No document, no matter its size, can provide exact answers to these questions for all Scrum practitioners around the globe. It requires courageous professionals (Scrum Masters, trainers, and otherwise) to build on the language and words provided by the Scrum Guide and explain intent and purpose. It requires skilled professionals to help teams, organizations, and students grow an understanding of how Scrum supports them in empirically dealing with the diverse, complex challenges they face in their real-life complexity. Such professionals understand that what works today might not work tomorrow. Exact instructions lead people astray, undermine their ability to think autonomously in terms of Scrum.

My personal stance, as a trainer, a friend, a trusted advisor, a whatever in Scrum, is to facilitate people in understanding the purpose of the rules and the roles of Scrum. I consider it the only viable way for people to devise their own solutions employing Scrum. No external instance, expert or otherwise, can or should do that for them. It may be tempting. It is certainly highly convenient. It might make a person appear knowledgeable. But it promises certainty where there isn’t. That is unprofessional. It ignores context and complexity. It ignores people’s intelligence and creativity.

I am extremely wary of being seen as an ‘expert’ providing universal solutions. Consider me an eternal novice instead.

Every case of Scrum is unique. There is no copy-paste. There are no universal truths in the complex novelty space. The definition of Scrum requires no methodological precision. There is no future in ignoring complexity.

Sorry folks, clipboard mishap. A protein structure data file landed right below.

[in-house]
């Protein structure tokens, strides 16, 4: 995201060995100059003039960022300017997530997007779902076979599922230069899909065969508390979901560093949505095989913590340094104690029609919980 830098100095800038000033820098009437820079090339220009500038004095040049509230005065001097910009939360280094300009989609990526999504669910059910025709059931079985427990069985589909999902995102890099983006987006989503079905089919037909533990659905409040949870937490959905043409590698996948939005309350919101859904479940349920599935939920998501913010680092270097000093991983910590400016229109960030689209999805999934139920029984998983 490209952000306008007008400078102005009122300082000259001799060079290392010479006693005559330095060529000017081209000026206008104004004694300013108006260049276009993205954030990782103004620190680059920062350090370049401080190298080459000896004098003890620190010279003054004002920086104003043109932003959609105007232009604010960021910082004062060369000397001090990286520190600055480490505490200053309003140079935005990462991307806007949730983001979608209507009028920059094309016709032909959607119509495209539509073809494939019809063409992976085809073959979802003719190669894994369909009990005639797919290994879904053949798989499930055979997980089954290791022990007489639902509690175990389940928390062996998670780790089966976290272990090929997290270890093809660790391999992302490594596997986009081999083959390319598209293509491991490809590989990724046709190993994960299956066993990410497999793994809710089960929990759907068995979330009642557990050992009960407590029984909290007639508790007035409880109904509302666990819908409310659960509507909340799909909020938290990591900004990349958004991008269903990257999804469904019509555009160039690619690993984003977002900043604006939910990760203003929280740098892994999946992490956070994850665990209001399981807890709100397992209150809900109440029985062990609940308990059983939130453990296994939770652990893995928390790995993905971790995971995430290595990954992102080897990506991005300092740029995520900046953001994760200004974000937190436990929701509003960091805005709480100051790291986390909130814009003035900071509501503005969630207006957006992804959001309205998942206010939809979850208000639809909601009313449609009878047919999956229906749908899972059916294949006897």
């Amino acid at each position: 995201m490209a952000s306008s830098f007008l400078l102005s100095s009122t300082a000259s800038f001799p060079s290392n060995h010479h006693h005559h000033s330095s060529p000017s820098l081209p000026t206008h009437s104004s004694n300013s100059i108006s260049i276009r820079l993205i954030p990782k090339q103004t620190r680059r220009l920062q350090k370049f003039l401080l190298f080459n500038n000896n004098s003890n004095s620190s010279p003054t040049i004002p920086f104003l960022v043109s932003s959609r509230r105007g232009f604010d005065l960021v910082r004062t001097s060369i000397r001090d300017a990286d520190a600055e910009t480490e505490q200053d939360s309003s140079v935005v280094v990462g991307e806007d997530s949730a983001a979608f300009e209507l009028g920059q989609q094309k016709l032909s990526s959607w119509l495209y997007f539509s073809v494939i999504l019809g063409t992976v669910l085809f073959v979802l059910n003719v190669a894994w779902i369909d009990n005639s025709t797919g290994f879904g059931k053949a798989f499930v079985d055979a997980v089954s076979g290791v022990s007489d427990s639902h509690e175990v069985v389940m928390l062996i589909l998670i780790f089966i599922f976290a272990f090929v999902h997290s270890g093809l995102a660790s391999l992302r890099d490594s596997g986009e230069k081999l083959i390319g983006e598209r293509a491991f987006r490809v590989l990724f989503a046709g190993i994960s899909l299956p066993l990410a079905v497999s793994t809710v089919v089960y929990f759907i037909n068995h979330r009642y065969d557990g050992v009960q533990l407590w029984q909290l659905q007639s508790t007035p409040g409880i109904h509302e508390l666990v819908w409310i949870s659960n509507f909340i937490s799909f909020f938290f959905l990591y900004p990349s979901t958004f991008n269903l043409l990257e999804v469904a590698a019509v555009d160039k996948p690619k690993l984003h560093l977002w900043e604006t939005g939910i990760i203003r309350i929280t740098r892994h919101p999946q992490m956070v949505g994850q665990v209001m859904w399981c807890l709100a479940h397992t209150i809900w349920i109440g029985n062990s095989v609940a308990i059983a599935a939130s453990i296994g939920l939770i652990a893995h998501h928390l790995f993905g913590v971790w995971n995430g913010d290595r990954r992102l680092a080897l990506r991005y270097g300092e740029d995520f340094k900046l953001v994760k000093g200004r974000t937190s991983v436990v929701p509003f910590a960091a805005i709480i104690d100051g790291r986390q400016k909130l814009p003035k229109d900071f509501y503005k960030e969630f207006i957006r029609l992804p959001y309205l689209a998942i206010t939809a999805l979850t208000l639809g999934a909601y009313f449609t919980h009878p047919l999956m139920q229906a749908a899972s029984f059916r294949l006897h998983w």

Worrying interpretations of Scrum

At an Agile event I attended recently the speaker surveyed the audience about the 9 elements that form Scrum. My suspicion was immediately raised with mentioning of “9”. It only got worse when the speaker came up with:

Definition of Scrum (9)

It got me wondering how many misconceptions of Scrum can be expressed in no more than two minutes:

Definition of Scrum (9?)

I was hoping that by now (2016), and certainly given the availability of the Scrum Guide (since 2010), the basic understanding of Scrum was better.

What worries me the most however is not the formality of the wrong and missing elements, but how this reflects an ineffective use of the Scrum framework, a limitation to how Scrum supports teams in creating great software products:

  • Accountability over the self-organized creation of Increments belongs to the Development Team as a whole. Synergy is key, not individualism.
  • Transparency is optimized when Product Backlog holds all types of work and requirements for the product. The format and syntax of Product Backlog items is open for the teams to decide over. User Stories are certainly not mandatory.
  • Burn-down charts were removed as mandatory from Scrum some years ago. It was replaced by the expectation that progress, regardless the format, is visualised on Product Backlog and Sprint Backlog.
  • If Scrum was to be reduced to one purpose, and one purpose only, that is the creation of a releasable Increment in a Sprint. It is the basis of empiricism, of business agility. Imagine my surprise that this was not even mentioned, THE core purpose of Scrum.
  • Scrum has no prescription that the Daily Scrum needs to happen standing up. Scrum’s interest is making sure that the team’s progress toward the Sprint Goal is inspected on a daily base, in order to allow the team to adapt.
  • The Sprint Review is a collaborative event at which the Scrum Team and the stakeholders work together, and identify what is most important to work on next. Adding input from the stakeholders to the inspected, current state of the software (via the Increment), improves that decision. It is so much richer than a demo.
  • All events in Scrum are contained within a Sprint. Sprints take no more than 30 days, and often less. Not mentioning the Sprint as such (container) event might allow to overlook that aspect.

Definition of Scrum (11)